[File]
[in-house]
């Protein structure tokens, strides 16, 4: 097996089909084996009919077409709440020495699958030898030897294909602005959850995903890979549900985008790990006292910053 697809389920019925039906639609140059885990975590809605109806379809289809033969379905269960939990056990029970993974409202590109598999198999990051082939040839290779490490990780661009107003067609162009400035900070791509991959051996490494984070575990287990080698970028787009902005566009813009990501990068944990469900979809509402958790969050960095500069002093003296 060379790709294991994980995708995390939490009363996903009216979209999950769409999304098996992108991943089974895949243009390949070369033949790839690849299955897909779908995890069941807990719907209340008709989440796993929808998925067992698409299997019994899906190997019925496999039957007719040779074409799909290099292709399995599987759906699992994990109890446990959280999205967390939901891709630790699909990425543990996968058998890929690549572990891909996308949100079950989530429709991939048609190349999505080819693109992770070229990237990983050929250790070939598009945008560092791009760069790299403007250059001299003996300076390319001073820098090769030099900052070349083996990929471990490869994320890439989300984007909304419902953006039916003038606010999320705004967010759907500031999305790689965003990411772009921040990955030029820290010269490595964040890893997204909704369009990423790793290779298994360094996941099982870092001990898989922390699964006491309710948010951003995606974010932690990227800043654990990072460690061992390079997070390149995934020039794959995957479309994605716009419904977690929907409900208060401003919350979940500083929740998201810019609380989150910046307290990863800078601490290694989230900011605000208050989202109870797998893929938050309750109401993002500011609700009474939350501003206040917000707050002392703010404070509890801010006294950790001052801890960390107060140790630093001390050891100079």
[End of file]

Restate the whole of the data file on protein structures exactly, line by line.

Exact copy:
[in-house]
């Protein structure tokens, strides 16, 4: 097996089909084996009919077409709440020495699958030898030897294909602005959850995903890979549900985008790990006292910053 697809389920019925039906639609140059885990975590809605109806379809289809033969379905269960939990056990029970993974409202590109598999198999990051082939040839290779490490990780661009107003067609162009400035900070791509991959051996490494984070575990287990080698970028787009902005566009813009990501990068944990469900979809509402958790969050960095500069002093003296 060379790709294991994980995708995390939490009363996903009216979209999950769409999304098996992108991943089974895949243009390949070369033949790839690849299955897909779908995890069941807990719907209340008709989440796993929808998925067992698409299997019994899906190997019925496999039957007719040779074409799909290099292709399995599987759906699992994990109890446990959280999205967390939901891709630790699909990425543990996968058998890929690549572990891909996308949100079950989530429709991939048609190349999505080819693109992770070229990237990983050929250790070939598009945008560092791009760069790299403007250059001299003996300076390319001073820098090769030099900052070349083996990929471990490869994320890439989300984007909304419902953006039916003038606010999320705004967010759907500031999305790689965003990411772009921040990955030029820290010269490595964040890893997204909704369009990423790793290779298994360094996941099982870092001990898989922390699964006491309710948010951003995606974010932690990227800043654990990072460690061992390079997070390149995934020039794959995957479309994605716009419904977690929907409900208060401003919350979940500083929740998201810019609380989150910046307290990863800078601490290694989230900011605000208050989202109870797998893929938050309750109401993002500011609700009474939350501003206040917000707050002392703010404070509890801010006294950790001052801890960390107060140790630093001390050891100079």